TrishWhat is the significance of Pet Dental Month?

Written by Tricia H.


85% of adult pets have dental disease. If left untreated, dental disease can lead to pain, tooth loss and chronic infection for the pet. As dental disease continuously progresses, it can lead to more serious health issues including damage of the heart, liver and kidneys. February is known nationally as Pet Dental Month. Because we are so busy here at TLC Animal Hospital, we extend Pet Dental Month from January – March. To celebrate, we do try to educate pet owners on the awareness of dental disease and also offer a 10% off discount for all dentals.

A dental, also called a prophylaxis, is a cleaning and polishing of the teeth. Your pet’s teeth should be examined and cleaned with redness around the gums appears (gingivitis) or if brushing your pets teeth causes bleeding. Gingivitis left untreated can progress plaque in your pet’s mouth to mineralize into tartar. What does tartar do? Tartar blocks healthy oxygen from bathing the tooth and allows bacteria to thrive. This causes harm to the bone and tissues of the gum. Eventually, the bone around the tooth is eaten away and the gums become sensitive to destruction. “Perio” means around, “dontal” means tooth: Periodontal disease is disease around the outside of the tooth.

Signs your pet is suffering from periodontal disease:

  • Bad breath: this is the leading sign that there is an infection
  • Tooth loss
  • Subdued behavior (irritable or depressed)
  • Abnormal drooling
  • Dropping food from the mouth
  • Swallowing food whole
  • Red, inflamed, bleeding gums
  • Going to food bowl, but not eating
  • Any change in chewing or eating habits
  • Mouth sensitivity
  • Pawing at the mouth
  • Stomach or other digestive problems

A professional cleaning performed at TLC Animal Hospital requires the following steps:

  1. General exam before anesthesia
  2. Pre-operative blood work to ensure your pet is healthy enough to go under anesthesia
  3. Pre-operative ECG to ensure your pet’s heart is healthy enough to withstand anesthesia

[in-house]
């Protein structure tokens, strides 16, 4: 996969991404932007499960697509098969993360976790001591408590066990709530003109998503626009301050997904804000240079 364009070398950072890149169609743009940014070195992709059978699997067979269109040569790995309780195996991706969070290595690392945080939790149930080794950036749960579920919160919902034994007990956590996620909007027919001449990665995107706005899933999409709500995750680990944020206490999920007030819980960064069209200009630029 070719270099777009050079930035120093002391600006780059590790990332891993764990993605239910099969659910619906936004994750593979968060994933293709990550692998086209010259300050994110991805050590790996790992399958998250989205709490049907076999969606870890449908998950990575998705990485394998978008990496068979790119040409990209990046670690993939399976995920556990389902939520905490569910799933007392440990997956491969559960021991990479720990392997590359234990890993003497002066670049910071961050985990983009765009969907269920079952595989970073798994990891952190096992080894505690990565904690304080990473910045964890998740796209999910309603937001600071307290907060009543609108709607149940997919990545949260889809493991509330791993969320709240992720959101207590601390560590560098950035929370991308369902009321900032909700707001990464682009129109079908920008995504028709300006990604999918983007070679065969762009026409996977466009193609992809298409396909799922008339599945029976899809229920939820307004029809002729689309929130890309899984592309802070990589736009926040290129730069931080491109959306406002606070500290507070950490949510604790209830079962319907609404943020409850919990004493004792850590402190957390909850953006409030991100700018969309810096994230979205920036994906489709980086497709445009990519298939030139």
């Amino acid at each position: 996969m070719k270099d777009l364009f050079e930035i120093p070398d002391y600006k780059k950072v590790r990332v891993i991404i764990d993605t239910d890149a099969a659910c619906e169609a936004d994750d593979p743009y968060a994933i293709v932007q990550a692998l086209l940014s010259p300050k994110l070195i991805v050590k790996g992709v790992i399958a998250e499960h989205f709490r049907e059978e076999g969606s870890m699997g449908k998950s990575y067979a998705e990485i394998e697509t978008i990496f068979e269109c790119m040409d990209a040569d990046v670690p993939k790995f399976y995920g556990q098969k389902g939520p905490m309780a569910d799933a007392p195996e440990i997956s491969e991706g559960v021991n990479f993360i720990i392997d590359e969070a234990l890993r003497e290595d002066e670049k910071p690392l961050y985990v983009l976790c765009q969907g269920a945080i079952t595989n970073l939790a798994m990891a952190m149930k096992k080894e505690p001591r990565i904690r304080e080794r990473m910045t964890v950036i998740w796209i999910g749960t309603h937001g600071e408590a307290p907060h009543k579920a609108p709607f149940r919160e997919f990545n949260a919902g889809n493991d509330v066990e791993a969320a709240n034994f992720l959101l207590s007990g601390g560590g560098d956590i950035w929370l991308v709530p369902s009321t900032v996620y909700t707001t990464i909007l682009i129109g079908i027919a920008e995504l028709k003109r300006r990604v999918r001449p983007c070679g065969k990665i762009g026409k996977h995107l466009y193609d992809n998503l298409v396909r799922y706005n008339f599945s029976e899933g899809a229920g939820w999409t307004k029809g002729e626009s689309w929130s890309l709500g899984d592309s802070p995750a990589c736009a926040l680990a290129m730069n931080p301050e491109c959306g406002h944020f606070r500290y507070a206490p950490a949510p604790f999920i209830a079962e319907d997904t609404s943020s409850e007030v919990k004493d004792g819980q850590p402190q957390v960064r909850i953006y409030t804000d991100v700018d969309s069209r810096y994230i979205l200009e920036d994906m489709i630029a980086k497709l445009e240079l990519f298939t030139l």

4. Pre-operative antibiotic injection
  5. Preemptive pain management
  6. General anesthesia
  7. Oral exam under anesthesia – probe and explore
  8. IV catheter and fluids to keep your pet hydrated and to keep blood pressure stable throughout the procedure
  9. Anesthesia monitoring throughout the procedure
  10. Oral rinse with a chlorhexidine solution
  11. Removal of plaque and tartar above the gumline
  12. Removal of plaque and tartar below the gumline
  13. Polishing
  14. Irrigation
  15. Complete dental charting
  16. Dental x-rays if needed
  17. Oral Surgery if needed
  18. Treatment Plan
  19. Anesthetic recovery
  20. Home care
  21. Follow up



Diet alone will not control plaque but it will help. Hard food will help remove plaque from teeth. There are special dental diets specifically manufactured to help control plaque. Using the special diet in conjunction with daily brushing is the best way to keep the teeth clean.




DentahexDental home care:

Teeth Brushing – Nothing beats brushing. Special canine and feline toothbrushes conform to a pet’s mouth and allow the fibers of the brush to reach between teeth and under gums to pick out tiny deposits of food. Use only pet specific toothpaste, never human toothpaste. Please feel free to ask for a brushing demonstration if needed!

Oral Rinse/Spray – Some animals will not tolerate brushing but are more amenable to an oral rinse or spray. Nolvadent ® Oral Cleansing Solution is an oral rinse for use on dogs and cats containing an antiseptic to help maintain oral health and fresh breath.

Dental Chews – TLC Animal Hospital recommends Dentahex Oral Care Chews. These chews combine an antiseptic with abrasive action and are made with Digest-EEZE® for easier and faster digestibility. They are available in petite, small, medium and large sizes.


F.A.Q About Pet Dentals:


Why do you have to use anesthesia to clean my pet’s teeth?